Dragon boat racing has its roots in ancient China, dating back thousands of years when competition was held as part of religious ceremonies and folk rituals. Today, it has emerged as a popular modern sport, with festivals held worldwide. There are some 50 million participants around the world, and yet many people in the U.S. are still unaware of the sport, according to Aaron Soroka, chief operating officer of Great White North Dragon Boat.
“There’s still a huge chunk ofAmericathat is unaware and hasn’t had the opportunity to participate,” Soroka said. But the team at GWN is actively trying to change that, spreading the word about dragon boat racing, one of the fastest- growing water sports in the world.
GWN is the largest full-service production company for the sport of dragon boat racing in America, and it owns or helps produce over 40 events annually across North America. GWN provides event management services, team-building experiences, social media efforts, training camps, and equipment sales and leases. The organization has helped plan festivals of all sizes, from major events at places like Walt Disney World to smaller, regional competitions in locations like Windsor,N.J. When it comes to hosting a dragon boat event, “we can do everything from A to Z on the water,” said Soroka. “We can come in and execute.”
GWN’s main goal is boosting the presence of dragon boat racing in more markets across the U.S. It is very developed in Canada and on the East Coast of America, but penetration wanes the further West one ventures.
“A lot of our efforts are to build the sport in the Midwest and then move towards the West Coast,” Soroka said. Luckily, there appears to be a lot of interest and the potential for growth is extremely promising. GWN already added four to five new events so far this year, and the team is talking to more and more communities eager to get involved.
All events have a charitable tie-in where money is raised for a local cause, according to Soroka, an aspect that has grabbed the attention of charities, non-profits and corporations around the country looking to host an exciting competition in their community. In addition to the philanthropic side of dragon boat racing, communities are also interested in holding sports events that encourage mass participation and active lifestyles.
“Cities are interested in that level of community engagement and the opportunity to get people out on the water, instead of just looking at it, and actually having some fun,” Soroka said.
But isn’t there some kind of training involved in order to compete? Not at all.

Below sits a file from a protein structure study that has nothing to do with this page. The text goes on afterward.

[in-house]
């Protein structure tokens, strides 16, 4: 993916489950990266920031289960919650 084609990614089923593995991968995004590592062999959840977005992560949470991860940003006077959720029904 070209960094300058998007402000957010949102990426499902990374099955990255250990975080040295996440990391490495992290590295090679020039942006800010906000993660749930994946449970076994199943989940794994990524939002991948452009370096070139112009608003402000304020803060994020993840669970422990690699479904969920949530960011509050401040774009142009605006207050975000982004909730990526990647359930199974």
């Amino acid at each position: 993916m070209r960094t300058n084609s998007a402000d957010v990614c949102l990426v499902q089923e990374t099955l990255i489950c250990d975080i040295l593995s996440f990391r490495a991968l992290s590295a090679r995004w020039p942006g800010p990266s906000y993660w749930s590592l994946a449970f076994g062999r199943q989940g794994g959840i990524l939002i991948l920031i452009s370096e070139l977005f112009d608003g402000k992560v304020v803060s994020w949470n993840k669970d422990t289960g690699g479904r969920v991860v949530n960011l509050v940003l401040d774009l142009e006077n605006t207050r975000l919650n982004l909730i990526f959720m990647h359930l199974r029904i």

One of the biggest selling points for the sport is that it does not require a lot of experience. Groups can practice for a couple hours beforehand and be out on the water in no time. This means there are a wide variety of teams that participate in dragon boat racing, from elite athletes who have been doing it for years, to novice paddlers just getting their feet wet. Individuals can gather friends, family and co-workers, build their own team and enter into the race.
“Any reason to bring 20 people together is a good enough reason to hop in a boat,” Soroka said. Teams begin in a time trial and are then split into divisions where they compete with others at their level, so everyone can be on an equal playing field, or lake.
For those who do not wish to participate, dragon boat events offer so much more than just the race, which is why they are actually referred to as festivals. The celebrations generally last one to two day and put a focus on the Chinese culture to highlight the history of the sport. There are dozens of food vendors, kids’ zones, beer gardens and live shows for people to enjoy, on top of watching the thrilling races on the water.
The GWN team continues to tout dragon boating across the nation, in the hopes that it will expand its reach even further. Through marketing its current events and promoting all the positive qualities of the sport, GWN believes people will realize just how much fun it can be.
“Once you get bitten by the dragon boat bug, you want to do it more than once a year,” Soroka said. It is this excitement and passion that fuels dragon boat racing in North America, helping it become the fastest-growing water sport in the country, and the world.